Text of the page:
Located between Adelaide and Melbourne, in the Limestone Coast region of South East South Australia, and just 21 kilometres south of Naracoorte, is the internationally-recognised Bool Lagoon Game Reserve, one of the largest and most diverse freshwater systems in Southern Australia. The reserve is home to a wide range of wetland wildlife and provides essential drought refuge for many rare and endangered bird species. It offers ideal close observation of the many wildlife with its specially developed boardwalks and bird hides.
It consists of a number of lagoons – Bool Lagoon, Little Bool Lagoon and Hacks Lagoon Conservation Park. All are important breeding areas for birds and other animals. These wetlands are also recognised under the Ramsar Convention on wetlands as a “Wetland of International Importance”.
You can do self-guided walks on many of the boardwalks to view the 150 birds species that frequent the area, a drive to Big Hill or to Little Bool Lagoon. There are picnic spots scattered around the area and basic facilities for camping near the shores of Hacks Lagoon.
The lagoon supports a large diversity of species and habitats, and in particular provides an important refuge for migratory waders and a significant breeding habitat for a variety of water birds.
Bool Lagoon is a seasonal wetland and the amount of birdlife present is highly dependent on climatic conditions and seasonal variations do occur. To avoid disappointment it is advised that you check current conditions by contacting the Naracoorte Visitor Information Centre or Department for Environment and Heritage (details below).
This seasonal wetland is home to a wide range of wildlife and provides essential drought refuge for many rare and endangered bird species. To really experience the magic of Bool Lagoon you need to head out on the boardwalk. It takes you five hundred metres out over the water and amongst the tea tree. Many bird nest are scattered amongst the tea trees – some of which may be up to five hundred years old.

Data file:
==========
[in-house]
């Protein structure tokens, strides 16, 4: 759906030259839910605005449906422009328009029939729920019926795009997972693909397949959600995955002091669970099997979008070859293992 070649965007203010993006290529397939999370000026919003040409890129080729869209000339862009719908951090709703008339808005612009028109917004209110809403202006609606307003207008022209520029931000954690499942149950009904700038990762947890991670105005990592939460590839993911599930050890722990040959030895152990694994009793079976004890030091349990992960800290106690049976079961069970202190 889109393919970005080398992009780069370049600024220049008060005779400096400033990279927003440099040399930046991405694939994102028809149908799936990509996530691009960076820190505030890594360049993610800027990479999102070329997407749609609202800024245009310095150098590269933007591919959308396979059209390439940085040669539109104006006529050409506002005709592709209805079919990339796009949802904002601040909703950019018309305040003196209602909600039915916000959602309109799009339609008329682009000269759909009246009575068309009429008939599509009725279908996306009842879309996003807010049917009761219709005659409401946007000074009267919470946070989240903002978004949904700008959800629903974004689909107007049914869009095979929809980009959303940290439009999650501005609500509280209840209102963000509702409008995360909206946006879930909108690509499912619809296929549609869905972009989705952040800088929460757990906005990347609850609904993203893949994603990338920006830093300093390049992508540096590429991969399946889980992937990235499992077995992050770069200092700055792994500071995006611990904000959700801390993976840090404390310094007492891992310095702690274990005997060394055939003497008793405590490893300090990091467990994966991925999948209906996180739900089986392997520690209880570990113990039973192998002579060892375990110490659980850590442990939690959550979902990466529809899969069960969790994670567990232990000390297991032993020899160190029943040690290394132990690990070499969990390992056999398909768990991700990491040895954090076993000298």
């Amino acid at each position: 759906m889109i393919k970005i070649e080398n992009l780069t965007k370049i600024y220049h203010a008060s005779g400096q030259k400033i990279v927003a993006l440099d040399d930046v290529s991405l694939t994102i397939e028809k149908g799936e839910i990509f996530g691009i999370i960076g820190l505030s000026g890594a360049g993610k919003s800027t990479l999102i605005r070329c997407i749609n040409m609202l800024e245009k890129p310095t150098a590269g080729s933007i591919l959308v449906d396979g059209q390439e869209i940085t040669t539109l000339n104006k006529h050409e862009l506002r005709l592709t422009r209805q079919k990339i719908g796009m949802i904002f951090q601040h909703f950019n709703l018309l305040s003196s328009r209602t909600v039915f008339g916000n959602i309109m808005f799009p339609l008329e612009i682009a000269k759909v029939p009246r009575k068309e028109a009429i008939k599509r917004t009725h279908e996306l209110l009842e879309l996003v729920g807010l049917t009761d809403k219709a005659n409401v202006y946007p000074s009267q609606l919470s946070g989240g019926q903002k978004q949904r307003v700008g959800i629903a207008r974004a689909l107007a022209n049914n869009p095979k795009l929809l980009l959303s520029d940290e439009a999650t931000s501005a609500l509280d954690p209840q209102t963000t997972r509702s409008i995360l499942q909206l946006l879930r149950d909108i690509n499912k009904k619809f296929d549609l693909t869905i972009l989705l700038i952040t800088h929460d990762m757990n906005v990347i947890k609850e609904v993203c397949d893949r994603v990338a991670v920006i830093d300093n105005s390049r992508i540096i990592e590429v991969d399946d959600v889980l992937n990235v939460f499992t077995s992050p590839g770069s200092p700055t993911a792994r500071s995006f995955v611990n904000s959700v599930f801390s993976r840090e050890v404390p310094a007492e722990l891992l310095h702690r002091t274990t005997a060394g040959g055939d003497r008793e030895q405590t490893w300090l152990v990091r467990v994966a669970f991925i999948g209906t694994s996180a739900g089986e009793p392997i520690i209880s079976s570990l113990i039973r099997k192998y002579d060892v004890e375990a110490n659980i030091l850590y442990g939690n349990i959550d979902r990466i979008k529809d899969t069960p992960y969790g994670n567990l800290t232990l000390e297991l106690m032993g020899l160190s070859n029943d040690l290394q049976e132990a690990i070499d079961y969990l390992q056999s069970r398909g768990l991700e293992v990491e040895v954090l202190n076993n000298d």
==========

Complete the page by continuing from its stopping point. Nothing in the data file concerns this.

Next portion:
There are a few boardwalks, but the best one is along the entrance road before you reach the camping area. It stretches across the shallow lagoon and there is a large bird hide at the end, plenty big enough for several groups of people.
Bool lagoon is a nature lover’s paradise. Most come to look at the birds. During summer, when water levels are (usually) lower, there are a number of waders that migrate from northern climes. Sandpipers, Avocets, Swans, Geese and Ducks are all regulars. Ibis are everywhere, both White and Straw-necked. Brolgas also turn up here quite often. Amongst the trees in the campground, there are Wrens, Thornbills and Scrubwrens, along with heaps of Magpies.
Bool Lagoon is a place to visit if you enjoy wide open spaces and the chorus of bird calls. Photographers can amuse themselves taking pictures of the wildlife or the unique landscape. All the walks are easy and short in length. They are accessible to anyone. The campground is pleasant, with toilets and grass sites. A lovely spot to spend a couple of nights.
Getting to Bool Lagoon
From Camawald Cottage, get onto the Riddoch Highway and head 20 kms north. The turn off will be on your left, then its a 6km drive west.
The roads are sealed all the way and likewise inside the park (except for the 4 km’s of dirt road that leads to the Big Hill Lookout) and would be suitable for all type of motor vehicles.
Vehicle entry and camping fees apply. Details are on the display boards at the entrance to the Park
A National Parks Pass is available for this park.
Toilets (wheelchair accessible)
Camping (1 campground)
|Bool Lagoon Game Reserve and Hacks Lagoon Conservation Park is open 24 hours a day, 7 days a week.Closed on Total Fire Ban days.|
All wood fires or solid fuel fires are prohibited throughout the year.
Gas fires are permitted except on days of Total Fire Ban.
The water levels in this wetland vary with the seasonal climatic conditions. For the latest information on the state of the lagoon contact the Naracoorte National Parks office on (08) 8762 3412.
Website: Bool Lagoon details at the Department of Environment and Natural Resources